Affectionate, loyal, and known for their stocky physique and wrinkly snout, the bulldog has long since been a favorite for dog-lovers around the world. Bulldogs have a reputation for being great family dogs, be it the stocky, muscular English Bulldog, or the smaller, more petite French Bulldog. But as friendly as these dogs come, are bulldogs friendly to allergy-suffering dog lovers?
Are Bulldogs Hypoallergenic?
Based on the bulldog’s appearance, you might assume that the bulldog is hypoallergenic because of their short hair. The reality is, no, they are not hypoallergenic. Dogs with shorter hair are often assumed to be hypoallergenic because of the simple notion that less hair means less allergens. The reality is that hair is only one of the few culprits that produces allergens in dogs, especially in the bulldog’s case.
So, what is it that makes the bulldog far from allergenic?
While short-haired dogs are commonly preferred by allergy-sufferers, it is not the hair that usually produces the allergens of a dog. Bulldogs produce various proteins that trigger allergies and are spread through hair, saliva, mucous, urine, and dead skin cells.
Compared to other dog breeds, the bulldog is not a heavy shedder. However, bulldogs shed constantly throughout the year, meaning dog hair will be floating around and spread all over the house year-round.
Bulldogs are also known for their drooping facial expression caused by their excessive wrinkles and folds. Unfortunately, this is also the biggest factor that causes bulldogs to be high-allergen producing dogs. These folds can trap all kinds of nasty things and constantly require cleaning to avoid any skin complications.
The bulldog’s saliva is also heavy in producing allergens due to the bulldogs’ excessive drooling, which puts the bulldog in the same ballpark as the St. Bernard when it comes to producing allergens through their saliva.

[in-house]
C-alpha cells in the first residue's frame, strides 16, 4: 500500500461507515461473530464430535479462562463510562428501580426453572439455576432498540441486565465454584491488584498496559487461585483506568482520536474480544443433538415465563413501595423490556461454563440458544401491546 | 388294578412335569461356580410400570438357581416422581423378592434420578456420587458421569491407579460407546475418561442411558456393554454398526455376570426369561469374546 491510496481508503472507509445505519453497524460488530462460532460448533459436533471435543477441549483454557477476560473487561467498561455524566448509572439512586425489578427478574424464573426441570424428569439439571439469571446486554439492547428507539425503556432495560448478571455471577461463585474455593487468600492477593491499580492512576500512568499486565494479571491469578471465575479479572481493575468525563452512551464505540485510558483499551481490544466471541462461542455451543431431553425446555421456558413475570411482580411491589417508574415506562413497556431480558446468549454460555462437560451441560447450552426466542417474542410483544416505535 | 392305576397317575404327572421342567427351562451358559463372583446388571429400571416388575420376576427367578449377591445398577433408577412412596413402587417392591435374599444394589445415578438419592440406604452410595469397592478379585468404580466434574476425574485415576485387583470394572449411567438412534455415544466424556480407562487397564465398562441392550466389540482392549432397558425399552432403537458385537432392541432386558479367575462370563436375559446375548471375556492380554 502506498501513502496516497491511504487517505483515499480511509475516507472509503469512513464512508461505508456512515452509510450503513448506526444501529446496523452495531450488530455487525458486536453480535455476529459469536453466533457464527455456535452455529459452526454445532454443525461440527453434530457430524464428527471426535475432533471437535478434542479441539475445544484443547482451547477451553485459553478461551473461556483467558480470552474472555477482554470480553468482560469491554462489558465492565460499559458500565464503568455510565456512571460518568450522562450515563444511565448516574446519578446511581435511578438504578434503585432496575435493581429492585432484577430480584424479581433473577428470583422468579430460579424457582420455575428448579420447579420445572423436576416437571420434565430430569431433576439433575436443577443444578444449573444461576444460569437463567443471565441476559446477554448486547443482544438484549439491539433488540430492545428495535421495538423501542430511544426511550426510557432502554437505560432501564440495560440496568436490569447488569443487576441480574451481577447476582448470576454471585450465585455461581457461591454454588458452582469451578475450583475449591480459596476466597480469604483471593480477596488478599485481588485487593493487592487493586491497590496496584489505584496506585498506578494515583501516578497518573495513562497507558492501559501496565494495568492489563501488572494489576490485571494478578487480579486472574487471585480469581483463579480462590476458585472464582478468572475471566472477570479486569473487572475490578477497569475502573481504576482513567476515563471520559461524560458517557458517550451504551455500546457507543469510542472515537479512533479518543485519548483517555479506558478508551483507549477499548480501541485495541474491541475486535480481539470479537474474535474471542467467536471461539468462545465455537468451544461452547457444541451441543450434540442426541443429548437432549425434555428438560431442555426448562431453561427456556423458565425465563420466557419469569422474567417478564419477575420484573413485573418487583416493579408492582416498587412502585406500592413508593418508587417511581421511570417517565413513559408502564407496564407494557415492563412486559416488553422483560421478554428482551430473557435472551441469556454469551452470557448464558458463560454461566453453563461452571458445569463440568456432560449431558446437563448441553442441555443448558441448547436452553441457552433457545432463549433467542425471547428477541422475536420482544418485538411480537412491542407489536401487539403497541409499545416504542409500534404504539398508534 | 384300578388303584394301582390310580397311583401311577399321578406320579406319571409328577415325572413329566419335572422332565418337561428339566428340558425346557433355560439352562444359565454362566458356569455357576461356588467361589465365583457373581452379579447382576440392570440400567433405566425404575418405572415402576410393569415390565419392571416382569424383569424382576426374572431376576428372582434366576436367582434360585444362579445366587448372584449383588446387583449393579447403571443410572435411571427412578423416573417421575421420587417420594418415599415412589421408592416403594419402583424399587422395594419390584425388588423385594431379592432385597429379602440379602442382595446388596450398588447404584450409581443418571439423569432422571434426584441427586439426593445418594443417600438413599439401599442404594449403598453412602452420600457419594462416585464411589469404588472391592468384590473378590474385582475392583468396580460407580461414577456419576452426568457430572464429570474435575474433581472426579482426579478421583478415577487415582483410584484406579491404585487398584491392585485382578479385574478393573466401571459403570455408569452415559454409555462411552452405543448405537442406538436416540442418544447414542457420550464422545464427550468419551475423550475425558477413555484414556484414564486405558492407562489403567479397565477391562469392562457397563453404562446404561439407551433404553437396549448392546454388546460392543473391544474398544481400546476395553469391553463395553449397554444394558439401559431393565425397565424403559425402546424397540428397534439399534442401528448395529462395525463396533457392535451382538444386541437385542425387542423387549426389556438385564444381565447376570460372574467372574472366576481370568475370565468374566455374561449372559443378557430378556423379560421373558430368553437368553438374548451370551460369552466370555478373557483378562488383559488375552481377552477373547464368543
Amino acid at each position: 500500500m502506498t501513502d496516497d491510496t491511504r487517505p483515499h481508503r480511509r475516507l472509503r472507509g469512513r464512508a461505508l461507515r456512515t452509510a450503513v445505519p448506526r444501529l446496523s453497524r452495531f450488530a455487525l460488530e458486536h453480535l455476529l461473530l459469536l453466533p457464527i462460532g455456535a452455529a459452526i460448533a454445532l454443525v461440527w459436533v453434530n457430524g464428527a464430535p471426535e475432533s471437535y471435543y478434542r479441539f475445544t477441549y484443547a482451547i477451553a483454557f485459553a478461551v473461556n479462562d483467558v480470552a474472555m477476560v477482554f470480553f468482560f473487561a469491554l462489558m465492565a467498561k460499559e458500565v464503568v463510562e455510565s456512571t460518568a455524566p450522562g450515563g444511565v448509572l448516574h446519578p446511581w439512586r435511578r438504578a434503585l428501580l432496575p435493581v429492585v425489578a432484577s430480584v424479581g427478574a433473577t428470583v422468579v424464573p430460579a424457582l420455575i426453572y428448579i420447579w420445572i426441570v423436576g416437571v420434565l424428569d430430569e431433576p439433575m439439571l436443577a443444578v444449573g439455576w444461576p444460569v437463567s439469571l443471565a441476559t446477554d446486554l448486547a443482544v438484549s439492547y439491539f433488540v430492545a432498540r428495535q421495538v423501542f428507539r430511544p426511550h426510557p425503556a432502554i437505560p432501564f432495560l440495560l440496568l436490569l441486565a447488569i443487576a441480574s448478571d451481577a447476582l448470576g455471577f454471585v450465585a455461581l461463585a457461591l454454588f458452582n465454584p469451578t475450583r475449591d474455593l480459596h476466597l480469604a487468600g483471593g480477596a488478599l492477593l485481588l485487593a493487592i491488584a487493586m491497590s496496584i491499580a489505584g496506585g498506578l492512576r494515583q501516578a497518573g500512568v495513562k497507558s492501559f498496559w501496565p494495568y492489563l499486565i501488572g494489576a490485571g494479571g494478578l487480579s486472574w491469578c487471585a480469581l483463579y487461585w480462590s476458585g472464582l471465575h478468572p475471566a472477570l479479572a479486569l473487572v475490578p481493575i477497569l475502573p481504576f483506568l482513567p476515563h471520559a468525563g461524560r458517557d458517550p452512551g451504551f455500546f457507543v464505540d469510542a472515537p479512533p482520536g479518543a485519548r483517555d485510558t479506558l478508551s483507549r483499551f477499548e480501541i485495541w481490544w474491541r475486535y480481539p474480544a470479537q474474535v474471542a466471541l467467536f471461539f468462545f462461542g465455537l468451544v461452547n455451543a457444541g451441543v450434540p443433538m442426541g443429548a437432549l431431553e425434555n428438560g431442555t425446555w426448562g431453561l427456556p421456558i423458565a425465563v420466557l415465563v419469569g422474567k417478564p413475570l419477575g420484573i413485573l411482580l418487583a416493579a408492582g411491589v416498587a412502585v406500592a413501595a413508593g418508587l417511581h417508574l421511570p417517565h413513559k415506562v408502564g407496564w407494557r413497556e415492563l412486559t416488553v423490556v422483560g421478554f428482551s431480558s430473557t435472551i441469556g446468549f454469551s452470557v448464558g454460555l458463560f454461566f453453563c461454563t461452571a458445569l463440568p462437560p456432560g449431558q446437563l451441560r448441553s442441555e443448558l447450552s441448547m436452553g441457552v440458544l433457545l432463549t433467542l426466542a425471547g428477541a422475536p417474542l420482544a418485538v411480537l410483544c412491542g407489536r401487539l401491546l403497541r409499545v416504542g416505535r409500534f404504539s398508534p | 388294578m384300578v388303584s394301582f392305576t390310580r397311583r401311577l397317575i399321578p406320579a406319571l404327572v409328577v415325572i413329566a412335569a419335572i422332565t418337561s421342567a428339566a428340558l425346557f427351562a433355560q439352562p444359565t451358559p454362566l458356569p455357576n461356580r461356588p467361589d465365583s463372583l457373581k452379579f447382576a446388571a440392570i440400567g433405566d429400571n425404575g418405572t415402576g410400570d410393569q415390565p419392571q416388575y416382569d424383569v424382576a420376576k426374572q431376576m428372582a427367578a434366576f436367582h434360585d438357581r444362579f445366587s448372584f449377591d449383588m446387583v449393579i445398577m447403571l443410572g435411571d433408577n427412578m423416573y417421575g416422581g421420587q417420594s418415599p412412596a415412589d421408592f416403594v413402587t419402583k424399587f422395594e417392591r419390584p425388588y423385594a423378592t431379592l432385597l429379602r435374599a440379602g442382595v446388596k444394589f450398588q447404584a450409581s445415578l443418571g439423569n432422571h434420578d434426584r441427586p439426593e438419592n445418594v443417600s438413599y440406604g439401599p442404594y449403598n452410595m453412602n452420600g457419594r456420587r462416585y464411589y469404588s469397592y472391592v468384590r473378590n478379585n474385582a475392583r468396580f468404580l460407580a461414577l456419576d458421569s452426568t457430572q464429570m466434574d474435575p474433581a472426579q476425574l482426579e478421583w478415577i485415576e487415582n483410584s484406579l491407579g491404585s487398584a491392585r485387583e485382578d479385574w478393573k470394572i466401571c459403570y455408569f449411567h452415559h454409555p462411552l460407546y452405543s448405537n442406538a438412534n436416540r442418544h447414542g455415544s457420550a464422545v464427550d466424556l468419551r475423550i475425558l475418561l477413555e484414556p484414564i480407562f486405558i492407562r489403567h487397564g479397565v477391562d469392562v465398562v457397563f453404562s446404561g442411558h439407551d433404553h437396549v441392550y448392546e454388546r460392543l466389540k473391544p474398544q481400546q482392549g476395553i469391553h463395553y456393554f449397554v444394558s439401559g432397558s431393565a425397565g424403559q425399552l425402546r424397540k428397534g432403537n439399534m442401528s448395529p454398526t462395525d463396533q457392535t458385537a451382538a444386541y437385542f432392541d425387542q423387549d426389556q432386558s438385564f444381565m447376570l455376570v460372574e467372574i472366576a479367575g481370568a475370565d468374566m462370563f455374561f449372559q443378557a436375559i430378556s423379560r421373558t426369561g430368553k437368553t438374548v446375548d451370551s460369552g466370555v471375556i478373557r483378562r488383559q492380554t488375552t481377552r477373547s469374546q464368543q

I already have a bulldog; how can I reduce allergy triggers?
Bulldogs are high-maintenance dogs and good overall dog hygiene can help reduce allergy triggers. Constant grooming and can help reduce the spread of allergens by keeping their fur coat, mouth, and teeth clean. Wiping their wrinkles and folds once or twice daily can help reduce the buildup of dirt on their face and reduce the risk of skin infections.
Keeping the house clean and sweeping out dog hairs are good practice. It is also recommended that allergy sufferers implement “no dog zones” in certain areas of the house to avoid allergy triggers.
What dog breeds are the most hypoallergenic?
No dog breed is purely hypoallergenic. In fact, all dogs produce allergens of their own, just some more than others. Hypoallergenic dogs may be considered less-allergenic due to the less amount of dander in their hair, or because they do not shed as often as other dogs. Here are some breeds that fall in the hypoallergenic side of the spectrum:
What dog breeds should I avoid?
Like the bulldog, some dogs produce more allergens for different reasons. From the coat of their fur to the high amount of shedding, or maybe the excessiveness of their drooling just like the bulldog. Here are some breeds that are considered high allergen producing dogs that can cause allergy triggers:
Bulldogs: Friendly dogs, not so allergen-friendly
French and English bulldogs are both great family dogs. They are friendly, great with kids, and have a unique and confident personality. However, the bulldog may not be the best dog breed for you if you are an allergy sufferer. As friendly the bulldog may be, they are not so friendly when it comes to allergy triggers. The afghan hounds or the hairless terrier may be better, friendlier hypoallergenic alternatives.
Featured Image Credit: Lukas Maverick Greyson, Shutterstock